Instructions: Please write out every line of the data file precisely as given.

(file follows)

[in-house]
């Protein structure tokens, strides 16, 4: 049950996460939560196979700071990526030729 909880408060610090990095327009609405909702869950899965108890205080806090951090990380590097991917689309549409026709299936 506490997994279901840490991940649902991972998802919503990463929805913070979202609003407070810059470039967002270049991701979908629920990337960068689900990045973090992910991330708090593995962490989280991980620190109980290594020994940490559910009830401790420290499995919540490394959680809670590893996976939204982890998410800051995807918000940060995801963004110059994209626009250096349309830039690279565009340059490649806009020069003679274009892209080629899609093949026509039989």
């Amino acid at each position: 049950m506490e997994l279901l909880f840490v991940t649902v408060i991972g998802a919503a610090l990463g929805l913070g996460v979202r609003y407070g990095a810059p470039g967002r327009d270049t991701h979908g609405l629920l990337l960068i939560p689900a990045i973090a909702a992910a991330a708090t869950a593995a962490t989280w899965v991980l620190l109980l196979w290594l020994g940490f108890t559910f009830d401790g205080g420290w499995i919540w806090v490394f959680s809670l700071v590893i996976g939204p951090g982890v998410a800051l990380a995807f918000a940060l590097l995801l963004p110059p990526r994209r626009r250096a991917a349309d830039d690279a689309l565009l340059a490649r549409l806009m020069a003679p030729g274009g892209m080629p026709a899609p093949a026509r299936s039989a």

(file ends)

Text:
[in-house]
């Protein structure tokens, strides 16, 4: 049950996460939560196979700071990526030729 909880408060610090990095327009609405909702869950899965108890205080806090951090990380590097991917689309549409026709299936 506490997994279901840490991940649902991972998802919503990463929805913070979202609003407070810059470039967002270049991701979908629920990337960068689900990045973090992910991330708090593995962490989280991980620190109980290594020994940490559910009830401790420290499995919540490394959680809670590893996976939204982890998410800051995807918000940060995801963004110059994209626009250096349309830039690279565009340059490649806009020069003679274009892209080629899609093949026509039989």
């Amino acid at each position: 049950m506490e997994l279901l909880f840490v991940t649902v408060i991972g998802a919503a610090l990463g929805l913070g996460v979202r609003y407070g990095a810059p470039g967002r327009d270049t991701h979908g609405l629920l990337l960068i939560p689900a990045i973090a909702a992910a991330a708090t869950a593995a962490t989280w899965v991980l620190l109980l196979w290594l020994g940490f108890t559910f009830d401790g205080g420290w499995i919540w806090v490394f959680s809670l700071v590893i996976g939204p951090g982890v998410a800051l990380a995807f918000a940060l590097l995801l963004p110059p990526r994209r626009r250096a991917a349309d830039d690279a689309l565009l340059a490649r549409l806009m020069a003679p030729g274009g892209m080629p026709a899609p093949a026509r299936s039989a």